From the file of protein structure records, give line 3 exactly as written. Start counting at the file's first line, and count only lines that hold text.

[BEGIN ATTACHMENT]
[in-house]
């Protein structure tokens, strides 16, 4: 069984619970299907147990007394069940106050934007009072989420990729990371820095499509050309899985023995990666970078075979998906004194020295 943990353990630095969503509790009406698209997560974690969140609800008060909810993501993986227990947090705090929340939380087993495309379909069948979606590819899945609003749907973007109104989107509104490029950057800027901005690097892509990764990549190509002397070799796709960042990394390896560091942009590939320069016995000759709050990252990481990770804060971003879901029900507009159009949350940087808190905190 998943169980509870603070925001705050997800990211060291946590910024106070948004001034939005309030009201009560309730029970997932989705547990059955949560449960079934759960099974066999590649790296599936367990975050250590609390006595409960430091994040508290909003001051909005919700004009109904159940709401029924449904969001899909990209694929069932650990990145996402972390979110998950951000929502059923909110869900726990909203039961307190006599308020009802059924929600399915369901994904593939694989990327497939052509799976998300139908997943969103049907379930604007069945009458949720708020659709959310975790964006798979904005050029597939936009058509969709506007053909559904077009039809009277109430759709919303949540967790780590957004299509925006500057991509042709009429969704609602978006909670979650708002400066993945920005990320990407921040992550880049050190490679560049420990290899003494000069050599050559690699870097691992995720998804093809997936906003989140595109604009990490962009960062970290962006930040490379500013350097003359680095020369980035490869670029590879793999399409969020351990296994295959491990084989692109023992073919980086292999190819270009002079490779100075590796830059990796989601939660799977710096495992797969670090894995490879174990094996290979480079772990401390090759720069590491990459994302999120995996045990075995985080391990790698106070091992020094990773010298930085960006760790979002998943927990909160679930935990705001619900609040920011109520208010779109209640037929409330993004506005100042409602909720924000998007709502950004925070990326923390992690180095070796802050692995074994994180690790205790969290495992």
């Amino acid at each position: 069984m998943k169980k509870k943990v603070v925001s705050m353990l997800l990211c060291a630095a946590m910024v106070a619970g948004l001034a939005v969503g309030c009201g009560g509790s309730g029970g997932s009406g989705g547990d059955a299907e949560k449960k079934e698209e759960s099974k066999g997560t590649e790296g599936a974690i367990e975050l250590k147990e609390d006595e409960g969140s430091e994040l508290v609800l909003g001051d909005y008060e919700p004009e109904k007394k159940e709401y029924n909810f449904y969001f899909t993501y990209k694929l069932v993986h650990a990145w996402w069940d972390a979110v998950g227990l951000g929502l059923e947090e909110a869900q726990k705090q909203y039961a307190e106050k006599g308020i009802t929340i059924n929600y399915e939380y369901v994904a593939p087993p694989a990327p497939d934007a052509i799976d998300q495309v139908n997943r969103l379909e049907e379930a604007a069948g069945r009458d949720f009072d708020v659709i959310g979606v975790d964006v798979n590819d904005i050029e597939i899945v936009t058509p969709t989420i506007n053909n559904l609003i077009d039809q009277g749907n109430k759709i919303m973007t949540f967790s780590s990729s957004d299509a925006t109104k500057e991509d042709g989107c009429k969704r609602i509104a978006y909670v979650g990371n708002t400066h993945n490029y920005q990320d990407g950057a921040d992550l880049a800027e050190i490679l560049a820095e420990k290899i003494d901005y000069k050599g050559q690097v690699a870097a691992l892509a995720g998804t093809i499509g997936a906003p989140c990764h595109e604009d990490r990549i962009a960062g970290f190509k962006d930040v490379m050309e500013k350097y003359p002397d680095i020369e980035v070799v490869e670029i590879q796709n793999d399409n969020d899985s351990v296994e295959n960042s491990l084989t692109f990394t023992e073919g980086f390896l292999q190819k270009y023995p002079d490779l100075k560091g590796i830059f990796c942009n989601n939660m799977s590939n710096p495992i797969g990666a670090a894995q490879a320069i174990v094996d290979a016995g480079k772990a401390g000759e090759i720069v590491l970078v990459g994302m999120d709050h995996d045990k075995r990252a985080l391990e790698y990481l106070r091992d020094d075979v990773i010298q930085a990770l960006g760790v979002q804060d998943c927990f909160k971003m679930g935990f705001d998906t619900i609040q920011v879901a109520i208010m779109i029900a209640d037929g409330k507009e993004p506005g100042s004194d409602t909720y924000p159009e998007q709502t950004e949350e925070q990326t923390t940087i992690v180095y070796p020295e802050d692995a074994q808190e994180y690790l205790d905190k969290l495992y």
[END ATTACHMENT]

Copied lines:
């Amino acid at each position: 069984m998943k169980k509870k943990v603070v925001s705050m353990l997800l990211c060291a630095a946590m910024v106070a619970g948004l001034a939005v969503g309030c009201g009560g509790s309730g029970g997932s009406g989705g547990d059955a299907e949560k449960k079934e698209e759960s099974k066999g997560t590649e790296g599936a974690i367990e975050l250590k147990e609390d006595e409960g969140s430091e994040l508290v609800l909003g001051d909005y008060e919700p004009e109904k007394k159940e709401y029924n909810f449904y969001f899909t993501y990209k694929l069932v993986h650990a990145w996402w069940d972390a979110v998950g227990l951000g929502l059923e947090e909110a869900q726990k705090q909203y039961a307190e106050k006599g308020i009802t929340i059924n929600y399915e939380y369901v994904a593939p087993p694989a990327p497939d934007a052509i799976d998300q495309v139908n997943r969103l379909e049907e379930a604007a069948g069945r009458d949720f009072d708020v659709i959310g979606v975790d964006v798979n590819d904005i050029e597939i899945v936009t058509p969709t989420i506007n053909n559904l609003i077009d039809q009277g749907n109430k759709i919303m973007t949540f967790s780590s990729s957004d299509a925006t109104k500057e991509d042709g989107c009429k969704r609602i509104a978006y909670v979650g990371n708002t400066h993945n490029y920005q990320d990407g950057a921040d992550l880049a800027e050190i490679l560049a820095e420990k290899i003494d901005y000069k050599g050559q690097v690699a870097a691992l892509a995720g998804t093809i499509g997936a906003p989140c990764h595109e604009d990490r990549i962009a960062g970290f190509k962006d930040v490379m050309e500013k350097y003359p002397d680095i020369e980035v070799v490869e670029i590879q796709n793999d399409n969020d899985s351990v296994e295959n960042s491990l084989t692109f990394t023992e073919g980086f390896l292999q190819k270009y023995p002079d490779l100075k560091g590796i830059f990796c942009n989601n939660m799977s590939n710096p495992i797969g990666a670090a894995q490879a320069i174990v094996d290979a016995g480079k772990a401390g000759e090759i720069v590491l970078v990459g994302m999120d709050h995996d045990k075995r990252a985080l391990e790698y990481l106070r091992d020094d075979v990773i010298q930085a990770l960006g760790v979002q804060d998943c927990f909160k971003m679930g935990f705001d998906t619900i609040q920011v879901a109520i208010m779109i029900a209640d037929g409330k507009e993004p506005g100042s004194d409602t909720y924000p159009e998007q709502t950004e949350e925070q990326t923390t940087i992690v180095y070796p020295e802050d692995a074994q808190e994180y690790l205790d905190k969290l495992y």